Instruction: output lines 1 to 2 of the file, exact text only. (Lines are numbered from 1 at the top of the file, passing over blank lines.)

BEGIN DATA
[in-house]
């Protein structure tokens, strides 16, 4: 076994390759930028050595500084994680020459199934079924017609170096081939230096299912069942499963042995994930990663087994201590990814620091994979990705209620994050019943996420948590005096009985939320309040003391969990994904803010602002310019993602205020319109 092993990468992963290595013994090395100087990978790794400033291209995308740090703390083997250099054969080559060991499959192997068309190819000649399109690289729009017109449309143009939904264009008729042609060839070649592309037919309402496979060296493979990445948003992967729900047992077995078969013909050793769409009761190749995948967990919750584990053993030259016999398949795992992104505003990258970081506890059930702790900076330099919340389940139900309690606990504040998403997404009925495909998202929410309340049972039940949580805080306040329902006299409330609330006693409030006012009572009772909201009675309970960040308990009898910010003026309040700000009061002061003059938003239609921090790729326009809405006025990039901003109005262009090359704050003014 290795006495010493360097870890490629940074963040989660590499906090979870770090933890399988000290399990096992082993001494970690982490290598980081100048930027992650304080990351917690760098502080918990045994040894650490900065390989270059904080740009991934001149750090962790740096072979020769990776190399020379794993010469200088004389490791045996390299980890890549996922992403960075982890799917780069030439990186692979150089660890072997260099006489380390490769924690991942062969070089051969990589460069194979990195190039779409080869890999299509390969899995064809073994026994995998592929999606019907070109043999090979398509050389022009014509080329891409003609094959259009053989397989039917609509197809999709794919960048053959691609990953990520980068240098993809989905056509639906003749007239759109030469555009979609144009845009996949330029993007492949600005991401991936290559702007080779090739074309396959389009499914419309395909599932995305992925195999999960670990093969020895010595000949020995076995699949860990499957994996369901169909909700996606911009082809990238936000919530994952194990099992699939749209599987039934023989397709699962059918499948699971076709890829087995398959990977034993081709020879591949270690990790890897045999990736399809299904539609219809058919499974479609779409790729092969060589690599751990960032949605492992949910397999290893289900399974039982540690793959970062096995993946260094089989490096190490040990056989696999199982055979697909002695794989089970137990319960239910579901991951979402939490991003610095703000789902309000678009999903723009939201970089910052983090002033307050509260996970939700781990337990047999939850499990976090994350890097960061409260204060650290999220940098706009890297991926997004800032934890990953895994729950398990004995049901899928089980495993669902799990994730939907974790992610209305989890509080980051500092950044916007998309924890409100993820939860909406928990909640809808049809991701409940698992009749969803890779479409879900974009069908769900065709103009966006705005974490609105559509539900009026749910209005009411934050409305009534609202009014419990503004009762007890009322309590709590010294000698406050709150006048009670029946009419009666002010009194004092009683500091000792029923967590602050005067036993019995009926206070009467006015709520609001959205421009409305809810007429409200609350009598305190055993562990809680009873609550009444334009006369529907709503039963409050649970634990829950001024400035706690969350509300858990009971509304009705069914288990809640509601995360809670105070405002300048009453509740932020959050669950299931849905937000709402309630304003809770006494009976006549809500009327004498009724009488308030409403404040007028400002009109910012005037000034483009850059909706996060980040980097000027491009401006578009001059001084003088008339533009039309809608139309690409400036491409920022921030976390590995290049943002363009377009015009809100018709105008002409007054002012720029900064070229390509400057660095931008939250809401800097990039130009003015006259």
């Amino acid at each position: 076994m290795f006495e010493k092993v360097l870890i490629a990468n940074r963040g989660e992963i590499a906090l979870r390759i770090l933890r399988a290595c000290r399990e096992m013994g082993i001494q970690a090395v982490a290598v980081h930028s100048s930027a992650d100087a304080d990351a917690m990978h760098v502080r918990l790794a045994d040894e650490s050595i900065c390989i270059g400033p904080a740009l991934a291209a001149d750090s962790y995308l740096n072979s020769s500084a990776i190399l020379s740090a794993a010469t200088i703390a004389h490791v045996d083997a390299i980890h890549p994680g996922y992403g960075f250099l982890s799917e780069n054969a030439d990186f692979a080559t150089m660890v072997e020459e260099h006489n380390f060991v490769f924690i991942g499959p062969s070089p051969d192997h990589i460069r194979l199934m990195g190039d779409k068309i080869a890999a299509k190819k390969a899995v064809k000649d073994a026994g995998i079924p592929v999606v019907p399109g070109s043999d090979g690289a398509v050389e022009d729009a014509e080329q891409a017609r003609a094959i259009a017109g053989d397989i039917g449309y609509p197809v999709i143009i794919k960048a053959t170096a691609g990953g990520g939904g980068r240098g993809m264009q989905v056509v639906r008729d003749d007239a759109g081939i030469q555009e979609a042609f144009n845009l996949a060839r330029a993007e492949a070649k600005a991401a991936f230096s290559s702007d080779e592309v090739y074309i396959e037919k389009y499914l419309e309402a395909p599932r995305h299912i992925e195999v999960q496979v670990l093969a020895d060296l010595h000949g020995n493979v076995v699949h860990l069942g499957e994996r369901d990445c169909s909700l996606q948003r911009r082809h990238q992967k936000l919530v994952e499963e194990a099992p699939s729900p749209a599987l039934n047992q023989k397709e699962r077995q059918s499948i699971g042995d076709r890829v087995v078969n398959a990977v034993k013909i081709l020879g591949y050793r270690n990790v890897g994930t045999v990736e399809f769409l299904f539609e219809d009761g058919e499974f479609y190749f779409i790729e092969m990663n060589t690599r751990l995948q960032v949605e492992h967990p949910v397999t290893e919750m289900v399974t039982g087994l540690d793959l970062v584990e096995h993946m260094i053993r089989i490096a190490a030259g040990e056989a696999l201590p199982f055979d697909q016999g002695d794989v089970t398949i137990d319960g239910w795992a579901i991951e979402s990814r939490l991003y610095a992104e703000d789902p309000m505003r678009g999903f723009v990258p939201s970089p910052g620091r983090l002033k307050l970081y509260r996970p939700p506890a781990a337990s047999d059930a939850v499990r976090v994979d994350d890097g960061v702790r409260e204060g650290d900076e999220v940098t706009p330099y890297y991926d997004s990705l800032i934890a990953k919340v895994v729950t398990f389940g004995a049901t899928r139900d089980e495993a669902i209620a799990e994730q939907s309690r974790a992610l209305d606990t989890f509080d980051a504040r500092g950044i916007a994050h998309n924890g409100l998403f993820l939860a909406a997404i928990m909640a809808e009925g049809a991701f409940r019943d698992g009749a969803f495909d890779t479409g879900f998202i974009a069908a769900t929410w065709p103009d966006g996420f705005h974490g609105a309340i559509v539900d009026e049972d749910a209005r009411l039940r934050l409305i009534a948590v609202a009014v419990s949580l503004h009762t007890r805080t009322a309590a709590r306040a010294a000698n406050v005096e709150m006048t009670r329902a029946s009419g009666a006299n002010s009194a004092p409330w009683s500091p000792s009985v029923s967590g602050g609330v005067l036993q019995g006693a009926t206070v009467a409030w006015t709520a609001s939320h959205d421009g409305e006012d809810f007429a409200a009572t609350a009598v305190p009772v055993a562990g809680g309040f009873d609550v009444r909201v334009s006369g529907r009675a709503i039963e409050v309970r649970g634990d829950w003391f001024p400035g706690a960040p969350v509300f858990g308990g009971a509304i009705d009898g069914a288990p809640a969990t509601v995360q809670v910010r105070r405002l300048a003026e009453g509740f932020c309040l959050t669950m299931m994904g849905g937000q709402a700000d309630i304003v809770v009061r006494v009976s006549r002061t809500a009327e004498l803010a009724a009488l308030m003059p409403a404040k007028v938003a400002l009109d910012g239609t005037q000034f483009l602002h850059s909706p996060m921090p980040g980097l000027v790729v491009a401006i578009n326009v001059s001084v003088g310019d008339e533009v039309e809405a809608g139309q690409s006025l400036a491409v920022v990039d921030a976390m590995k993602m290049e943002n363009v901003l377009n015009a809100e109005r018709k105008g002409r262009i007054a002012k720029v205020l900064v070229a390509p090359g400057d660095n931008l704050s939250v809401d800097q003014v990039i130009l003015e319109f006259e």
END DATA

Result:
[in-house]
């Protein structure tokens, strides 16, 4: 076994390759930028050595500084994680020459199934079924017609170096081939230096299912069942499963042995994930990663087994201590990814620091994979990705209620994050019943996420948590005096009985939320309040003391969990994904803010602002310019993602205020319109 092993990468992963290595013994090395100087990978790794400033291209995308740090703390083997250099054969080559060991499959192997068309190819000649399109690289729009017109449309143009939904264009008729042609060839070649592309037919309402496979060296493979990445948003992967729900047992077995078969013909050793769409009761190749995948967990919750584990053993030259016999398949795992992104505003990258970081506890059930702790900076330099919340389940139900309690606990504040998403997404009925495909998202929410309340049972039940949580805080306040329902006299409330609330006693409030006012009572009772909201009675309970960040308990009898910010003026309040700000009061002061003059938003239609921090790729326009809405006025990039901003109005262009090359704050003014 290795006495010493360097870890490629940074963040989660590499906090979870770090933890399988000290399990096992082993001494970690982490290598980081100048930027992650304080990351917690760098502080918990045994040894650490900065390989270059904080740009991934001149750090962790740096072979020769990776190399020379794993010469200088004389490791045996390299980890890549996922992403960075982890799917780069030439990186692979150089660890072997260099006489380390490769924690991942062969070089051969990589460069194979990195190039779409080869890999299509390969899995064809073994026994995998592929999606019907070109043999090979398509050389022009014509080329891409003609094959259009053989397989039917609509197809999709794919960048053959691609990953990520980068240098993809989905056509639906003749007239759109030469555009979609144009845009996949330029993007492949600005991401991936290559702007080779090739074309396959389009499914419309395909599932995305992925195999999960670990093969020895010595000949020995076995699949860990499957994996369901169909909700996606911009082809990238936000919530994952194990099992699939749209599987039934023989397709699962059918499948699971076709890829087995398959990977034993081709020879591949270690990790890897045999990736399809299904539609219809058919499974479609779409790729092969060589690599751990960032949605492992949910397999290893289900399974039982540690793959970062096995993946260094089989490096190490040990056989696999199982055979697909002695794989089970137990319960239910579901991951979402939490991003610095703000789902309000678009999903723009939201970089910052983090002033307050509260996970939700781990337990047999939850499990976090994350890097960061409260204060650290999220940098706009890297991926997004800032934890990953895994729950398990004995049901899928089980495993669902799990994730939907974790992610209305989890509080980051500092950044916007998309924890409100993820939860909406928990909640809808049809991701409940698992009749969803890779479409879900974009069908769900065709103009966006705005974490609105559509539900009026749910209005009411934050409305009534609202009014419990503004009762007890009322309590709590010294000698406050709150006048009670029946009419009666002010009194004092009683500091000792029923967590602050005067036993019995009926206070009467006015709520609001959205421009409305809810007429409200609350009598305190055993562990809680009873609550009444334009006369529907709503039963409050649970634990829950001024400035706690969350509300858990009971509304009705069914288990809640509601995360809670105070405002300048009453509740932020959050669950299931849905937000709402309630304003809770006494009976006549809500009327004498009724009488308030409403404040007028400002009109910012005037000034483009850059909706996060980040980097000027491009401006578009001059001084003088008339533009039309809608139309690409400036491409920022921030976390590995290049943002363009377009015009809100018709105008002409007054002012720029900064070229390509400057660095931008939250809401800097990039130009003015006259």